Despite the humour in many scenes, the sentimentality of the friendship the convicts come to feel for their ‘bug doctor’ (from the old term for crazy: bugs, bug-house, bugsy) is offset by actions that prove the criminals have their own sense of morality. Their solution to a hostage-taking is not one any police negotiator would sanction.

My Six Convicts has its flaws. There is no sense of uncovering any prisoner’s origins. Roland’s sudden violence is explained to an extent, but why he became a criminal - why most of the inmates did - is not explored. This creates a sense that these men were always the way they are, which flies in the face of what the story is trying to imply. The film, I believe, hopes suggest that crime can be reduced by reducing the misunderstanding behind the criminals. Certainly, it doesn’t let the felons off the hook, but Beal’s character clearly wants to humanise those who have been de-humanised. (In this, the warden (Fay Roope) concurs, though he has seen so many ‘reformers’ come and go that his reaction to this latest is very jaded.)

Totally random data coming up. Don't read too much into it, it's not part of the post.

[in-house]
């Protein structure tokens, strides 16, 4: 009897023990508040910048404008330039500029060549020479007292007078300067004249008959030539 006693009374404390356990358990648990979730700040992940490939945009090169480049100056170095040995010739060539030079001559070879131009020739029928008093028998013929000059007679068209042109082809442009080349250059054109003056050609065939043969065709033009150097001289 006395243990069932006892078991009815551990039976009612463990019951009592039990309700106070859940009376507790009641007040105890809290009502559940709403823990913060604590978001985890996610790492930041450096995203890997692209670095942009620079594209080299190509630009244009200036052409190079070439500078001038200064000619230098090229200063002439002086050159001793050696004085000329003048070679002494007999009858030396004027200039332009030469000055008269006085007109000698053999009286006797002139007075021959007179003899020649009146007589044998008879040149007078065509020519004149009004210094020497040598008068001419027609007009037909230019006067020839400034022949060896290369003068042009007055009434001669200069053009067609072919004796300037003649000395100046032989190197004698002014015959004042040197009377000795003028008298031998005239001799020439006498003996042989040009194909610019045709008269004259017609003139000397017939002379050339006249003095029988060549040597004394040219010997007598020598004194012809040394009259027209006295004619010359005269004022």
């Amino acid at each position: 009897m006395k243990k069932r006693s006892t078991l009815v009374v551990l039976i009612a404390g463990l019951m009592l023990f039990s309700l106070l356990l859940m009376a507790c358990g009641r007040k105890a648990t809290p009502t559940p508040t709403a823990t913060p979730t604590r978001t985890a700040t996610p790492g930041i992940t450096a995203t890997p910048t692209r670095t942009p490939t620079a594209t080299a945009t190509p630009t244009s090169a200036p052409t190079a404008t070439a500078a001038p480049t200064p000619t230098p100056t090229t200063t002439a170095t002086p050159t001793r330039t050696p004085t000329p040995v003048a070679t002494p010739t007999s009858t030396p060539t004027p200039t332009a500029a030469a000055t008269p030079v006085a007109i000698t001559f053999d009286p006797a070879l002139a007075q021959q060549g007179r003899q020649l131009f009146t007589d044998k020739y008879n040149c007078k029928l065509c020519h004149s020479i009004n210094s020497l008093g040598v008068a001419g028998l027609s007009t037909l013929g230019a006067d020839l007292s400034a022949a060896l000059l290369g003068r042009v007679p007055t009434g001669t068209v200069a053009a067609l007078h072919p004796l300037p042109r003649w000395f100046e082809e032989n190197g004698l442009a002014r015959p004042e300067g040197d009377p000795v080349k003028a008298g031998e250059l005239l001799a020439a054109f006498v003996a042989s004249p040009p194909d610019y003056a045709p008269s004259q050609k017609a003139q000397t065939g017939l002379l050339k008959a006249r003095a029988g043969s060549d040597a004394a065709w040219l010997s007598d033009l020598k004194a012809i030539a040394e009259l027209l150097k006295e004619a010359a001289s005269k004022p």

In the end, though, My Six Convicts makes an argument for trusting everyone - but trusting that they will act true to their personalities. Even Mitchell, the most likeable of the prisoners, is continually lying, seemingly for its own sake; yet it does not, in the end, make him a bad person.

Whatever lesson, if any, the viewer draws from this film, it will be learned in an entertaining and easy-going manner, thanks to My Six Convicts.

Monday, October 8, 2018

Odds Against Tomorrow (1959)

Directed and produced by Robert Wise.